© Reuters. FILE PHOTO: An office employee walks in front of the bank of Japan building in Tokyo, Japan, April 7, 2023. REUTERS/Androniki Christodoulou
By Leika Kihara
WASHINGTON (Reuters) – The Bank of Japan may have scope to tweak its bond yield target this year on growing prospects the country will see a durable rise in wages, a senior International Monetary Fund official said on Saturday.
Ranil Salgado, the IMF’s Japan mission chief, said the outcome of this year’s “shunto” annual wage talks between big firms and unions have so far been stronger than expected, a sign the country’s wage dynamics may be changing.
The caveat is whether smaller firms would follow suit in raising wages, and whether companies will keep increasing pay next year and beyond, he added.
“Our view is, unless there is a global shock … even next year’s shunto negotiations should be pretty good,” Salgado told Reuters in an interview on Saturday.
Salgado said the BOJ must keep monetary policy ultra-loose as sustainable achievement of 2% inflation is not yet in sight.
Once the BOJ has confidence that Japan will see inflation and wage growth durably accelerate, it can tweak its long-term interest rate target, he said.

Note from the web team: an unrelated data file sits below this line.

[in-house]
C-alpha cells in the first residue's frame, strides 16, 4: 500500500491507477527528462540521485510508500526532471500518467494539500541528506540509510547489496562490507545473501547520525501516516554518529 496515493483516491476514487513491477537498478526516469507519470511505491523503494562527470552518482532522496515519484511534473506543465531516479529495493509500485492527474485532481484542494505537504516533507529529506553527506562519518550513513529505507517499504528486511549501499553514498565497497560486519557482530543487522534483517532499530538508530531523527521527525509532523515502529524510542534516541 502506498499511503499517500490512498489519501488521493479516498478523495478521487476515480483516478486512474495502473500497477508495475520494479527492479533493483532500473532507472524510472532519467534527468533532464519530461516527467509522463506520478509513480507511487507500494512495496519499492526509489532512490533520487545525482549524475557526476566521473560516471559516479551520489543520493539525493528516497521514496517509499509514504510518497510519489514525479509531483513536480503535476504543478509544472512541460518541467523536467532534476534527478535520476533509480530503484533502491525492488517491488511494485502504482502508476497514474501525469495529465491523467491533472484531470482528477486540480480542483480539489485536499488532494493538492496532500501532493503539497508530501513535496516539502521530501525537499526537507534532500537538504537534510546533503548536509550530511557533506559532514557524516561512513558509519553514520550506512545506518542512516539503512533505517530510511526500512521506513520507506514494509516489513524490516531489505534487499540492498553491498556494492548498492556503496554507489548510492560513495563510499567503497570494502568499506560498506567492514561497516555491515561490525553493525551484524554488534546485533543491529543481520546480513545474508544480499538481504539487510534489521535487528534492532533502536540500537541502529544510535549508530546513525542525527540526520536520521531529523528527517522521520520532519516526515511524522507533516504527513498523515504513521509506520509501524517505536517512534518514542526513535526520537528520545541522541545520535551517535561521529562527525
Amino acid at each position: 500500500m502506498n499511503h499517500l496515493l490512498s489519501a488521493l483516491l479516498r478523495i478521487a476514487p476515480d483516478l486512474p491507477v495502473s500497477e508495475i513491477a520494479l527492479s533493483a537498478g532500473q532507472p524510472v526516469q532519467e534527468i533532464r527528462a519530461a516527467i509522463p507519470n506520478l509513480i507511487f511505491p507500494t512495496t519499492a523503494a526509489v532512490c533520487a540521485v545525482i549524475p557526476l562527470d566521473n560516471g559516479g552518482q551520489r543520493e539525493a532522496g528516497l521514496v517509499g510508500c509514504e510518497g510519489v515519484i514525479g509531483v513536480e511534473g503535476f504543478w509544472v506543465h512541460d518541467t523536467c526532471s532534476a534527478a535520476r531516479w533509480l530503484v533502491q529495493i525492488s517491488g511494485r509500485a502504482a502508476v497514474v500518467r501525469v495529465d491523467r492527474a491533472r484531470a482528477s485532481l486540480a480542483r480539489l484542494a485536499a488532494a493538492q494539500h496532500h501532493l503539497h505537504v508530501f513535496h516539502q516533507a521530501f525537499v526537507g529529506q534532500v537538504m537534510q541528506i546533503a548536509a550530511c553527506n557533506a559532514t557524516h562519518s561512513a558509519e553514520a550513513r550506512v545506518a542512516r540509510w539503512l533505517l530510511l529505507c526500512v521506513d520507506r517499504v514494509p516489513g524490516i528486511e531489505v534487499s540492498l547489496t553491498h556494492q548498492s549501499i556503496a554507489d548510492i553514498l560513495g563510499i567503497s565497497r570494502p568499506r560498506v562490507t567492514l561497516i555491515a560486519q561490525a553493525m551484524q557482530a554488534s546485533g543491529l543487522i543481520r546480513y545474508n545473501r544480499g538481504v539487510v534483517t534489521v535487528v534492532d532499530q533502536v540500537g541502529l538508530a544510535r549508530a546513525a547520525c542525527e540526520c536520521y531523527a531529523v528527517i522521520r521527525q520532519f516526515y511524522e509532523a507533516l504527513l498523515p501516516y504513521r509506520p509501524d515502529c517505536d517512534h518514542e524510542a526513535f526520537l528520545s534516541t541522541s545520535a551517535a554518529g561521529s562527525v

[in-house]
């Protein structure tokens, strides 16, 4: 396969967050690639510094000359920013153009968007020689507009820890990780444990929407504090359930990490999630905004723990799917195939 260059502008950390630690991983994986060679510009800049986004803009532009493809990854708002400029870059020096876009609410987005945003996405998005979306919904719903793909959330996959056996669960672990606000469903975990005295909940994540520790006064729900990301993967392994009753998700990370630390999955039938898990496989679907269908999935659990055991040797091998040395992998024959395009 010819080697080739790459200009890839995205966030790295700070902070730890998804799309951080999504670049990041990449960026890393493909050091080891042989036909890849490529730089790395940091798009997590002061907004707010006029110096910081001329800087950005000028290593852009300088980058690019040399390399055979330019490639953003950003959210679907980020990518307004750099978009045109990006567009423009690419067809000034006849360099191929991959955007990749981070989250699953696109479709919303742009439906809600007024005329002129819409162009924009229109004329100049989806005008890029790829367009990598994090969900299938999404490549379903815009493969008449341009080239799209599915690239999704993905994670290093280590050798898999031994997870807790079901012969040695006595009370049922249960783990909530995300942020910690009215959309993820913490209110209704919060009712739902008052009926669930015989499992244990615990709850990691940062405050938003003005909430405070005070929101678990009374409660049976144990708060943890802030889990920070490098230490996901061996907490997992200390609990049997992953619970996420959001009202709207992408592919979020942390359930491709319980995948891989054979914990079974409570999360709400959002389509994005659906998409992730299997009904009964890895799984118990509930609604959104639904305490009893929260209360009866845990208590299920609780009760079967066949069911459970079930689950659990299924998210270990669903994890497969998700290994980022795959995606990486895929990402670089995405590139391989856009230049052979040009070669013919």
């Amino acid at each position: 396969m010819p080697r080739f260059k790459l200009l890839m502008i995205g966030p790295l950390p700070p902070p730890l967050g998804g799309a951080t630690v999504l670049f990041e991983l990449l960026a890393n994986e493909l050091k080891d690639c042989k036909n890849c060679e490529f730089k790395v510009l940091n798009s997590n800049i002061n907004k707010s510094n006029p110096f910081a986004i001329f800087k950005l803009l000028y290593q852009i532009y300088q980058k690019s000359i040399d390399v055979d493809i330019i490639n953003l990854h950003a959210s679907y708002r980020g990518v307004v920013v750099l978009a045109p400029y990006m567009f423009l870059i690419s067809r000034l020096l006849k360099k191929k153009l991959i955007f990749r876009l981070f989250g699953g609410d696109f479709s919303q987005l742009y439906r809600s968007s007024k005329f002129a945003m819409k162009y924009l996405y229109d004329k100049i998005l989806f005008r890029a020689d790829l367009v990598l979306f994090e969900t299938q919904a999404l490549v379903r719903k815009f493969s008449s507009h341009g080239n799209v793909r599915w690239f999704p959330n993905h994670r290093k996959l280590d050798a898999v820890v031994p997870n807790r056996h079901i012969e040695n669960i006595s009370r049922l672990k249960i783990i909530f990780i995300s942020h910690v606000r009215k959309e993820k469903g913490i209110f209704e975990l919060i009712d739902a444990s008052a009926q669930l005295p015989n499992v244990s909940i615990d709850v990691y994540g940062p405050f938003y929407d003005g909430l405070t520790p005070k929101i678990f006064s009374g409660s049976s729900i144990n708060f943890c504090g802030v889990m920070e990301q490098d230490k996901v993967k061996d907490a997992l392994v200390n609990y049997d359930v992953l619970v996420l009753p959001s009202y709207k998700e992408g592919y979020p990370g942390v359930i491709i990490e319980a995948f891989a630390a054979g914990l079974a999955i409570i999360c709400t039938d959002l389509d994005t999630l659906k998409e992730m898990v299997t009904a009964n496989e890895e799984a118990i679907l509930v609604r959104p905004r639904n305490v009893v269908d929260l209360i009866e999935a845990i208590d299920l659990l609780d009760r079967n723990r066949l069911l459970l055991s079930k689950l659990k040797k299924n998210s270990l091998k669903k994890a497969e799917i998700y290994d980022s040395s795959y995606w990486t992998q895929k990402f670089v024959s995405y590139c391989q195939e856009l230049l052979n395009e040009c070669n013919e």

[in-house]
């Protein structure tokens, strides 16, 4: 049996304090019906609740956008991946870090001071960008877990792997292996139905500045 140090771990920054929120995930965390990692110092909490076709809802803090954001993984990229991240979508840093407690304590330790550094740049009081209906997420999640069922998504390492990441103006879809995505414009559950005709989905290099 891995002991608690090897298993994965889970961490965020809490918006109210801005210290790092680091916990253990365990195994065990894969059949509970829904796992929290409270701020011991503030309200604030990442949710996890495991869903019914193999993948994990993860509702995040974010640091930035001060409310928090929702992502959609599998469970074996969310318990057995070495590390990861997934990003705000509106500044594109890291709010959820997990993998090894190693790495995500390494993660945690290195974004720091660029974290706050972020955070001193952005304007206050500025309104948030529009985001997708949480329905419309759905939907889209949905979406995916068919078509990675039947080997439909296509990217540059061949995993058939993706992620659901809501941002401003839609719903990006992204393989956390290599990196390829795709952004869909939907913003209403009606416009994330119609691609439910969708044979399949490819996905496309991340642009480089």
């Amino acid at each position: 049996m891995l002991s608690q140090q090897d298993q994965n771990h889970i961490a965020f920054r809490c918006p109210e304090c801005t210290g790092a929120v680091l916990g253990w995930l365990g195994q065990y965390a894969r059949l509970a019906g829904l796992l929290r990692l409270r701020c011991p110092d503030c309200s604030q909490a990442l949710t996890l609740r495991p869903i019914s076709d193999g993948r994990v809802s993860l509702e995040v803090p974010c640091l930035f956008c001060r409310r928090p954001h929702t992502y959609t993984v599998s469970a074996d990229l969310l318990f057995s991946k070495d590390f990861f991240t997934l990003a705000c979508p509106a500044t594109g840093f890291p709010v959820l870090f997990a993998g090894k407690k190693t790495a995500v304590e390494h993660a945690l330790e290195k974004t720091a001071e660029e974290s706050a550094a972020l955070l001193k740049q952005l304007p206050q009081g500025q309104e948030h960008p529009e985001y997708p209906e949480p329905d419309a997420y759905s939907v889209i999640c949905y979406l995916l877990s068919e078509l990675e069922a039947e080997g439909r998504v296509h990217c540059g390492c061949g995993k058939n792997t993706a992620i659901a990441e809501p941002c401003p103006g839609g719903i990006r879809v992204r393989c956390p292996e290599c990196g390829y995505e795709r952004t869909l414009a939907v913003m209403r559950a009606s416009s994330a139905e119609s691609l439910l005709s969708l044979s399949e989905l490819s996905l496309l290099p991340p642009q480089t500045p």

Under its yield curve control (YCC) policy, the BOJ guides short-term interest rates at the -0.1% level and the 10-year bond yield around zero with an implicit cap of 0.5%.
As long as the short-term rates remain zero or slightly negative, the BOJ can keep monetary policy accommodative even if it tweaks the yield target, Salgado said.
“Our personal view is, yes,” he said, when asked whether conditions could fall in place for the BOJ to tweak the 10-year yield target this year. “We are advising (the BOJ) pretty much already to be thinking about it.”
With inflation exceeding the BOJ’s target and the cost of prolonged easing increasing, markets are rife with speculation the BOJ will tweak YCC this year under its new governor, Kazuo Ueda.
Ueda has said the BOJ must maintain ultra-loose policy, including YCC, for now as inflation is likely to fall back below its 2% target as import prices begin to fall.